California Contractors License Questions

Here’s a quick quiz for contractors. How many licenses can a corporation apply for? If you’re not sure, you may be surprised by the answer given to one of our contractor inquiries. Unfortunately, another contractor will be disappointed to learn there is little help in his situation. Don’t let this happen to you. How much of the company do you need to own to have your license number assigned to a corporation as the RMO? Those answers and more in this “Capitol Connection”

Q: Please remind me: What is the process for adding a “dba” to an existing corporate license? Is there a limit to the number of “dba’s” per license? If so, how many are allowed for each license?

A: A corporate contractor’s license can have a “dba”. If the company wants to conduct business under a second or third “dba”, each must have a separate license number. For instance, say you company has three classifications and you want to conduct a separate business under each one. You can keep the existing license and add a “dba”; apply for a second license with a different classification using a second “dba” and then apply to ‘do business as’ (DBA) under a third license name style.

Since each “dba” would be tied to the same corporation, there is no limit on the number of licenses a company can apply for. This is not the case if each entity were a unique corporation with a separate corporate number. Then there is a limit of three licenses that can be qualified by any one individual in a given year.

Q: I don not understand why my bond is being cancelled on my partnership license. Could you look into this for me? PLEASE HELP!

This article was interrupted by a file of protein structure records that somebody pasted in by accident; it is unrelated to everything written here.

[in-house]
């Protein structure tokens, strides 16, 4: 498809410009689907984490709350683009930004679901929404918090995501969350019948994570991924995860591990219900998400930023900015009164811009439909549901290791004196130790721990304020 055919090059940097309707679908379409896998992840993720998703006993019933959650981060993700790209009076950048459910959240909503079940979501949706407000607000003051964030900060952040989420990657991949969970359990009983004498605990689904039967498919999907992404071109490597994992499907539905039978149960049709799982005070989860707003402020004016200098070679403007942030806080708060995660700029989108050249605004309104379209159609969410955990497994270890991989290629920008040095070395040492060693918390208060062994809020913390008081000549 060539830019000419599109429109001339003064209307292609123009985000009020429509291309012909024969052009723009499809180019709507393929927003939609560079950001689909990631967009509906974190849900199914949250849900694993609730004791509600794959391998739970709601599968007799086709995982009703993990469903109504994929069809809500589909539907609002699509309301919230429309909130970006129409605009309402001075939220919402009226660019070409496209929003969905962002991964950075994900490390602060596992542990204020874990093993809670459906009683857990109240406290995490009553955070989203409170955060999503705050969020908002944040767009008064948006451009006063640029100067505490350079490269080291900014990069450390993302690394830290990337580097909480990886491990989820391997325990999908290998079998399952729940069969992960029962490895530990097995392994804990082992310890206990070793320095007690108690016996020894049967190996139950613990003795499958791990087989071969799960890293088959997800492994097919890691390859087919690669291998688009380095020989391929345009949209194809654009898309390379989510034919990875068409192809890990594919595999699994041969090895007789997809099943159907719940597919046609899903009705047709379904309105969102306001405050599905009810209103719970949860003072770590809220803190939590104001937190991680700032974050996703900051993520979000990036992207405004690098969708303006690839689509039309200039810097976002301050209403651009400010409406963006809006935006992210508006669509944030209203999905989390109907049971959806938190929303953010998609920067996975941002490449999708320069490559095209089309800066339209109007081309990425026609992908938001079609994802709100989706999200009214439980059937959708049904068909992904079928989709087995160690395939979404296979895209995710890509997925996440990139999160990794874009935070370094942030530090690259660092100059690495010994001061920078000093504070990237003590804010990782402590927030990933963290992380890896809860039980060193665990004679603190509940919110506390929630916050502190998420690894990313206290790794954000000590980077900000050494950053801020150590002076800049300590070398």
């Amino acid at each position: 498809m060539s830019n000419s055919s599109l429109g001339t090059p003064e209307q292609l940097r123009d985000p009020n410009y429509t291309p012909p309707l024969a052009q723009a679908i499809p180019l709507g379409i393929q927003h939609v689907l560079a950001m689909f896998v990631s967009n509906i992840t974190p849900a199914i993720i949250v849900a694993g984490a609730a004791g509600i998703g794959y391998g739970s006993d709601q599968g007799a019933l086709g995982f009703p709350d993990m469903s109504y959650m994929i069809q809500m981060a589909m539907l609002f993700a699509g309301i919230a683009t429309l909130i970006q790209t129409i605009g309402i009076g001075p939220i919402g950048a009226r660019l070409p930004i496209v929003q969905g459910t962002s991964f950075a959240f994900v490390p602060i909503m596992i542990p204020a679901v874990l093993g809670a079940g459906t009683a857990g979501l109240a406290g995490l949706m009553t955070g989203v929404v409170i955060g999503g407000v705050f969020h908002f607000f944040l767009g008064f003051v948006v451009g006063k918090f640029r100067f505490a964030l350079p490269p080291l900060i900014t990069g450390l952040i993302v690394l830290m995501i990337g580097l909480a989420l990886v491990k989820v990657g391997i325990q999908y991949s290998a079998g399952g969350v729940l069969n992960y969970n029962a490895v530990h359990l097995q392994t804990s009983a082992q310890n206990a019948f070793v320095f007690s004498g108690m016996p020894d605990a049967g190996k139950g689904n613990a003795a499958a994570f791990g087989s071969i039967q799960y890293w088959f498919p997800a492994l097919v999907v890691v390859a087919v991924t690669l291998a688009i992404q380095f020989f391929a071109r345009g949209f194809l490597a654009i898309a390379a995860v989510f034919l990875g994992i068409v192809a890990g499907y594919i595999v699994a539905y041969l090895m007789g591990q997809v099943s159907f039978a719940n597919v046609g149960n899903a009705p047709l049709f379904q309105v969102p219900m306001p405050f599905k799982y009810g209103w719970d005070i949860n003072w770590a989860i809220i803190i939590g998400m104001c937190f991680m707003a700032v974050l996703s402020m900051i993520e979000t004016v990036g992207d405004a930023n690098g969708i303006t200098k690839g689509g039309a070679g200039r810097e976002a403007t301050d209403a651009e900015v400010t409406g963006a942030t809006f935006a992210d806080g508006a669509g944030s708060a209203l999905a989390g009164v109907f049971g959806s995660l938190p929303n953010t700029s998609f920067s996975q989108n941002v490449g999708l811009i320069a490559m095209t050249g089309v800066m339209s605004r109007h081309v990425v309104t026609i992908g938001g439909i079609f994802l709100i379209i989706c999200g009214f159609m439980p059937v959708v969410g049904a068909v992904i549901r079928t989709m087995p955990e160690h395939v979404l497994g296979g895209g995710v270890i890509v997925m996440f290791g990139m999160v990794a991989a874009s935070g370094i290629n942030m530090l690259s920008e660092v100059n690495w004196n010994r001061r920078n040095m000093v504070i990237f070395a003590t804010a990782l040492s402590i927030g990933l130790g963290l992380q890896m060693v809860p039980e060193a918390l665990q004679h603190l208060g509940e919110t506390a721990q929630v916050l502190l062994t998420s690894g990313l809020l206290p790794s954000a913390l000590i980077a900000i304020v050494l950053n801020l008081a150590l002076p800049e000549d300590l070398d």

A: I wish I could help you on this; however, my research indicates your license expired over 6 years ago. After 5 years, a license is no longer renewable. If you want to reapply for this license the partners must be the same. Any changes and it won’t work.

You may want to contact the bonding company and find out why they cancelled the bond now, or more importantly, why they kept issuing a bond on an expired license? Since an expired license cannot legally contract, there is no reason to have a bond.

Q: Can a “B” contractor do a home improvement (remodeling) project and sub out everything except the ‘finish’ carpentry?

A: Only if he is from Finland! Just kidding, yes a General Building (“B”) contractor can handle a home improvement project if it involves 2 or more unrelated trades (or only includes rough or finish carpentry). There is no problem self-performing the finish work and sub-contracting the remaining trades.

Q: At the end of the licensing process, will the CSLB issue our company a NEW contractor’s license number or will we be issued the Responsible Managing Officer’s (RMO) EXISTING (inactive) license number?

A: When someone qualifies as the RMO on a license, the company is almost always issued a new license number. The qualifier’s existing license remains as is. The only exception would be if the RMO owned 51% or more of the company and choose to have his sole owner license re-issued to the corporation. As we discussed, this is not the case in your situation, as the RMO only owns 2% of the voting stock.